Mark Fridvalszki

 
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TEXT


Text by Krisztina Hunya, 2014 (En)
 

Romantic ruins of the 21st century
(The bunker metaphor in Mark Fridvalszki's art)

Individually shaped yet collectively perceived, nostalgia as described by Svetlana Boym is the incurable postmodern condition that overcomes futuristic utopias and instead spreads the longing for a historical, spatial or indefinite something else. Living in the rejected present while constantly searching for a shelter of certainty, the Cold War bunker represents the entity of this very desire: It has become the romantic ruin of the 21st century. As Romanticism praised the fragmented, unfinished torso and longed for a return to nature, in the work of Mark Fridvalszki the bunker represents a nexus of contradictory forces that arise from the contemporary anxieties of controlled and directed societies. In his search for future prospects between self-protection and self-destruction, alienation and self-discovery the artist turns to a time he might vaguely remember from his childhood. Appropriated imagery, ready-made objects, spatial interventions, and the inclusion of sonic space-interpretations (performed by Zoltan Solomon) fill the exhibition space of Labor Budapest and transform it into a new atmospheric environment. In his work the climate of the Cold War Period is not merely defined by the characterization of the two super-powers pursuing an insane quest of defeating the "other", but by the constant horror of uncanny forces, "Big Red Buttons", and their unpredictable consequences. Set in a period of increased media improvement and visibility, the artist can submerge in a vast archive of documents. There is an intriguing discrepancy between the IKEA-type assembly instructions that show how to dig a bunker in the backyard, and the possible flirting scene of a boy pushing a girl to the ground to cover her with his own body. The quoted British public information series "Protect and Survive" and the American civil defense film "Duck and Cover" intended to give guidance how to prepare for a nuclear Armageddon. Thus the anxiety of the time can be fictively re-experienced, it remains hard to fully envision: How do we mentally deal with the possibility of being evaporated in any second? When the artist Mark Fridvalszki approaches the bunker as a spatial metaphor, he invites the viewer to adapt a hermeneutic but skeptical world-view and ponder about these very questions. Even 25 years after Transition, the variety of destructive forces and the number of crisis sources have only increased. End of the world prophecies and political events suggesting the possibility of a Third World War seem to deny Francis Fukuyama's "end of history" vision after the fall of the Berlin Wall. Under these circumstances, the dark and claustrophobic spatial experience of the bunker sets a secure, nostalgic area. It offers an ambivalent seduction to escape from the outside world and leave behind reality, space and time. Whether it is the denial of liberal values and globalization, a meditative pursuit of existential concerns or the longing for refuge and stability, what we are hiding from and what we are seeking is individually defined yet collectively understood. Fridvalszki's installation starts with a very subjective inner experience and arrives to the romantic place our age is longing for.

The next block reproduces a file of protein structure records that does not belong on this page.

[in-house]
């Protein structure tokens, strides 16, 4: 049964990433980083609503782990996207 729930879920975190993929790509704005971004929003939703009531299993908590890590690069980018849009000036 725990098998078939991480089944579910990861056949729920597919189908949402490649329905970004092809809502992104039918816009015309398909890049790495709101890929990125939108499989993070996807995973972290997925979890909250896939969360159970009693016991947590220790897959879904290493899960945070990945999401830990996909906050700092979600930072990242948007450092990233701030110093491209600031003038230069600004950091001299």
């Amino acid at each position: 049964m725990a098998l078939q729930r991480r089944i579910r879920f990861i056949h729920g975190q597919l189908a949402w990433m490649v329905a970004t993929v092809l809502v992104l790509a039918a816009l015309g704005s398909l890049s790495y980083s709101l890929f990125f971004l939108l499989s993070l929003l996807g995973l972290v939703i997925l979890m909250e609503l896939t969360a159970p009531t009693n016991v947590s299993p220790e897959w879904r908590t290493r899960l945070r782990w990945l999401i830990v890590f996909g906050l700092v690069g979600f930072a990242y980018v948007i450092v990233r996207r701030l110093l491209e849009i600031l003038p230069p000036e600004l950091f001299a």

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© Mark Fridvalszki 2008 - 2017
Last Revision: 10 - 11 - 2017